Uluru, also known as Ayers Rock, is a popular tourist draw
Aboriginal leaders have threatened to ban tourists from one of Australia's top landmarks in protest at what they describe as racist government policies.
The warning over Uluru comes one year since police and soldiers were sent into indigenous settlements to try to tackle high rates of child sex abuse.
Bans on alcohol and pornography were introduced along with strict controls on how welfare payments were spent.
But Prime Minister Kevin Rudd said he remained committed to the initiative.
Addressing an Australian Labor Party conference in Queensland, Mr Rudd said the government's priority was to improve the lives of indigenous people.
"Progress has been made in the last 12 months, but much remains to be done to meet our targets to close the gap on indigenous life opportunities," he said.
The so-called "intervention" in the Northern Territory was introduced by former Prime Minster John Howard's conservative government.
Chronic disadvantage had led to Aboriginal life expectancy being 17 years below that of other Australians.
CHILD ABUSE REPORT
Abuse is serious, widespread and often unreported
Aboriginal people not the only victims or perpetrators of sexual abuse
Contributing factors include poverty, alcohol and drug abuse, gambling, pornography
Health and social services desperately need improving
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In response to a damning report about widespread child abuse, troops, police officers and medical teams were sent to more than 70 indigenous communities.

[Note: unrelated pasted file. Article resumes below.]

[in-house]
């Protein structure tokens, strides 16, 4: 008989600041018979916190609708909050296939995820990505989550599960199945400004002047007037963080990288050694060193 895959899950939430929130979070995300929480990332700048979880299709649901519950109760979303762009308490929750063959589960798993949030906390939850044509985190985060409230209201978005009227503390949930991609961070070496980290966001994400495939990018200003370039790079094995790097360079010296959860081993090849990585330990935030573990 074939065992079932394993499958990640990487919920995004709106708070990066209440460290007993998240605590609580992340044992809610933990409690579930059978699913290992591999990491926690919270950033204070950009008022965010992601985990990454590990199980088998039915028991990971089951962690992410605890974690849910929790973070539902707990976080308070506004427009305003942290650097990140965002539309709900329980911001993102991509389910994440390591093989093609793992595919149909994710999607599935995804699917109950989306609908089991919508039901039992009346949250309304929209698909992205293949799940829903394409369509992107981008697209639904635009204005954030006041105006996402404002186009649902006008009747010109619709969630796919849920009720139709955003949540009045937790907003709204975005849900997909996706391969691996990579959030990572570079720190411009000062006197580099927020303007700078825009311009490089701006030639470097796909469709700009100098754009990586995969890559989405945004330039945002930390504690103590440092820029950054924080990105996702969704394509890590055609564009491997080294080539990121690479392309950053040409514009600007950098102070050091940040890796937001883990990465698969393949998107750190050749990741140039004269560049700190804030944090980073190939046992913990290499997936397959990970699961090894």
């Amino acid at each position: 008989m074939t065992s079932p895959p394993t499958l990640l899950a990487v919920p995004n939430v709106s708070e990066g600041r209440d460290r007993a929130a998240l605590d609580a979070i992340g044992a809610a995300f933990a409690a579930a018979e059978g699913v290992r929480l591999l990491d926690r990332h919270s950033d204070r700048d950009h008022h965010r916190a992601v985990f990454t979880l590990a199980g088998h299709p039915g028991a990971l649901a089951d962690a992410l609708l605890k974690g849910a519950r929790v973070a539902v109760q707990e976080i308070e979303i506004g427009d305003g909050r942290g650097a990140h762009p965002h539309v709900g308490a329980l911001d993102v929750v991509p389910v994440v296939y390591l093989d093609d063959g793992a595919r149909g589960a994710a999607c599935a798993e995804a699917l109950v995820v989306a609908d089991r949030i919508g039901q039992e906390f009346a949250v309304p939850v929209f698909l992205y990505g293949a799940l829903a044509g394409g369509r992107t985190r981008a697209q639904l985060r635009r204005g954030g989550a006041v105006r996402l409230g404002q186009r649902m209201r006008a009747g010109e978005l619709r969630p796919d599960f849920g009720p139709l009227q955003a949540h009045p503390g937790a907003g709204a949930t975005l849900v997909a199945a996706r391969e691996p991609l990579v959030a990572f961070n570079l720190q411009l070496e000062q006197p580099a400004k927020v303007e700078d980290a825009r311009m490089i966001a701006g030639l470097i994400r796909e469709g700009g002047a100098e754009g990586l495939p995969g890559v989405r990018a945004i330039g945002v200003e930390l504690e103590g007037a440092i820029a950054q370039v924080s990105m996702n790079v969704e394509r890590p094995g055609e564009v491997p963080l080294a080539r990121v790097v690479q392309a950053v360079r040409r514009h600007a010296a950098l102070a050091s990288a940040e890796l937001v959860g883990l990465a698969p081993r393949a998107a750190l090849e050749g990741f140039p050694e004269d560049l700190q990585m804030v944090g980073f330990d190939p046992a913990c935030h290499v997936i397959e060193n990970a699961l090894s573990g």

But 12 months after the intervention began, tribal leaders from Central Australia have threatened to ban tourists from climbing Uluru, also known as Ayers Rock.
Vince Forrester, an elder from the Mutitjulu people, who are the rock's traditional custodians, told a rally in Sydney that the government's actions had been a disaster.
He insisted that Aboriginal men had been portrayed as violent alcoholics who beat women and abuse children.
"We've got to take some affirmative action to stop this racist piece of legislation.
"We're going to throw a big rock on top of the tourist industry... we will close the climb and no one will climb Uluru ever again, no one," he told the meeting.
The BBC's Phil Mercer in Sydney says that critics of the policy say that young Aborigines are still vulnerable to sexual assault despite the intervention.